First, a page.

Chef Lester Gonzalez of Cowboy Ciao on the "Food Craze" and Success at Sky Harbor Airport
This is part one of our interview with Chef Lester Gonzalez of Scottsdale's Cowboy Ciao. The Le Cordon Bleu grad has been working behind the scenes at this Valley institution for more than a decade -- find out what keeps him going today. Tomorrow, we'll share his take on last year's financial drama and find out what he thinks is the best kept secret in cooking. (And we totally agree.)
Photo courtesy of Cowboy Ciao Chef Lester Gonzalez Photo courtesy of Cowboy Ciao Burrata Bonanza
"I'm not much of a jumper," chef Lester Gonzalez will tell you if you ask how (and why) he has stayed at the corner of Stetson and Sixth Avenue in Scottsdale for more than a decade. Okay, to be fair, he did stray around the corner for two years to work in the kitchen at Kazimierz World Wine Bar, but that hardly counts because the two restaurants are owned by the same guy, Peter Kasperski.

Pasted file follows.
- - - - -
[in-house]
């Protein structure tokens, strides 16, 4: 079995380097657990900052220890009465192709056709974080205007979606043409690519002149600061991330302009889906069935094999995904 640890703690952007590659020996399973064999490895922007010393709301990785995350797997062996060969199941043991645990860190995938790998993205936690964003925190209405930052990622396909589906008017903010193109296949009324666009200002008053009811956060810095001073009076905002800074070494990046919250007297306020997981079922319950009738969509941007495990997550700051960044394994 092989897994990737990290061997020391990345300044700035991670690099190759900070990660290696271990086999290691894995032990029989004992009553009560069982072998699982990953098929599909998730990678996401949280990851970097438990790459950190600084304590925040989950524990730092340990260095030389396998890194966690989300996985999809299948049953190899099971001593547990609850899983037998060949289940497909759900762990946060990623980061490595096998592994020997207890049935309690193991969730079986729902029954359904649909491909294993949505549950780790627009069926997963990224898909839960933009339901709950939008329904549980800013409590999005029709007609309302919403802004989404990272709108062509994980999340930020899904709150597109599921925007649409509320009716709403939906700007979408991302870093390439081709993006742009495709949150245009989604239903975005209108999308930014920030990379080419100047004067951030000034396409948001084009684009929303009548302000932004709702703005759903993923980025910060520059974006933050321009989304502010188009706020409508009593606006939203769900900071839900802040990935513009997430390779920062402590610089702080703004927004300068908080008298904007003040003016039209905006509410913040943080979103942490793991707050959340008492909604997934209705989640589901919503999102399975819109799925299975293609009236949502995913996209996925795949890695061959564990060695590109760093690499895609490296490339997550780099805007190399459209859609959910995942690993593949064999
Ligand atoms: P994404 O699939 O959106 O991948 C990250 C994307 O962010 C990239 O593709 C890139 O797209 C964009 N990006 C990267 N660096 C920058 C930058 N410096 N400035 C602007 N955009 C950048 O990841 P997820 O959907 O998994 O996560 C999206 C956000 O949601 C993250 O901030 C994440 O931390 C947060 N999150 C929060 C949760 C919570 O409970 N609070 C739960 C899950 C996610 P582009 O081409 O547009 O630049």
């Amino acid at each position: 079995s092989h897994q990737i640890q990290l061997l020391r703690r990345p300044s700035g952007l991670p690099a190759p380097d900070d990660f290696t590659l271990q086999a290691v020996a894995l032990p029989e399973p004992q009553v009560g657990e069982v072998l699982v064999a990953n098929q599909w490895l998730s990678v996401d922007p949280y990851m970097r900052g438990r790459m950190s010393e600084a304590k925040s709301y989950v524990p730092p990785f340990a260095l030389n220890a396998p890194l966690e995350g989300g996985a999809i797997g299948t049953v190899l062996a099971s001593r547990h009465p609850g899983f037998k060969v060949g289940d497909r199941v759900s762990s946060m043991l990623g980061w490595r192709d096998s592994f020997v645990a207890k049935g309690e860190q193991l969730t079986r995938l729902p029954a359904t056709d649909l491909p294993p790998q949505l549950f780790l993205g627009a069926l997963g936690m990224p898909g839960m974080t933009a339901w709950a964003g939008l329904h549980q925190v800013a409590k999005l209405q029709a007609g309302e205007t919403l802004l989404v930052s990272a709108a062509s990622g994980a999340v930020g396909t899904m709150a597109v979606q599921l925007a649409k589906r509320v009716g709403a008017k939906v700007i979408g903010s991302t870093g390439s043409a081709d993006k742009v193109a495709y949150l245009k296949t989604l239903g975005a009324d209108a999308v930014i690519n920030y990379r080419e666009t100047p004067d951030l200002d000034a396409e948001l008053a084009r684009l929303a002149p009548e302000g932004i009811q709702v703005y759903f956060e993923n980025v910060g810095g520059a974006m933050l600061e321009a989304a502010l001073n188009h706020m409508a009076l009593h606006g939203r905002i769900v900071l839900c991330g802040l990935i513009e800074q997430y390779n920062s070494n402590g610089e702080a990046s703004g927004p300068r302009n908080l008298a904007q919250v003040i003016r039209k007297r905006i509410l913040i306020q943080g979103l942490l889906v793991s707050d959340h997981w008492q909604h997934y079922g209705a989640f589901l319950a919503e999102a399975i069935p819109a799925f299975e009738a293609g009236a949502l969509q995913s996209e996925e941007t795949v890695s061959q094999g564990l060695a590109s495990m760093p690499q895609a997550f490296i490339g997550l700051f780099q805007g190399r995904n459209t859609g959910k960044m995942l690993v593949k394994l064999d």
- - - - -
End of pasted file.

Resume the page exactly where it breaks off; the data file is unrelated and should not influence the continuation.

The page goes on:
"It helps if you love your job," he adds with a smile.
The executive chef is a laid-back guy who's just as into comfort food and simple eats as he is the creative culinary exploits he's got going on at work. His journey began at Le Cordon Bleu, where he trained after leaving his small hometown near Parker, in western Arizona. Almost directly out of school, he landed a job at Cowboy Ciao. He says the imaginative stuff coming out of the kitchen caught his eye more than 11 years ago. He's been hooked here ever since.
He began as a humble line cook before moving his way up to grill and plating responsibilities. He hopped across the way to Kazimierz for a couple of years for experience, but working in a tiny kitchen pumping out flatbreads wasn't his favorite gig. In 2005, he made his way back over to Cowboy Ciao as sous chef and has held the title of executive chef for three years now.
Things have changed a lot since Gonzalez began with this company, not the least of which has been the boom of interest in food.
"Now everyone is in more of a food craze," he says, adding that that's it's a good thing.
It's part of the reason he thinks people have been so receptive to the miniature version of the restaurant you can now find at Phoenix Sky Harbor Airport. Gonzalez was very hands-on during the development of the second location and says things have really picked up since it opened in November of last year.
"Production there is 10 times what it is [in Scottsdale]," he says.
Photo courtesy of Cowboy Ciao (Corn) Nuts About Scallops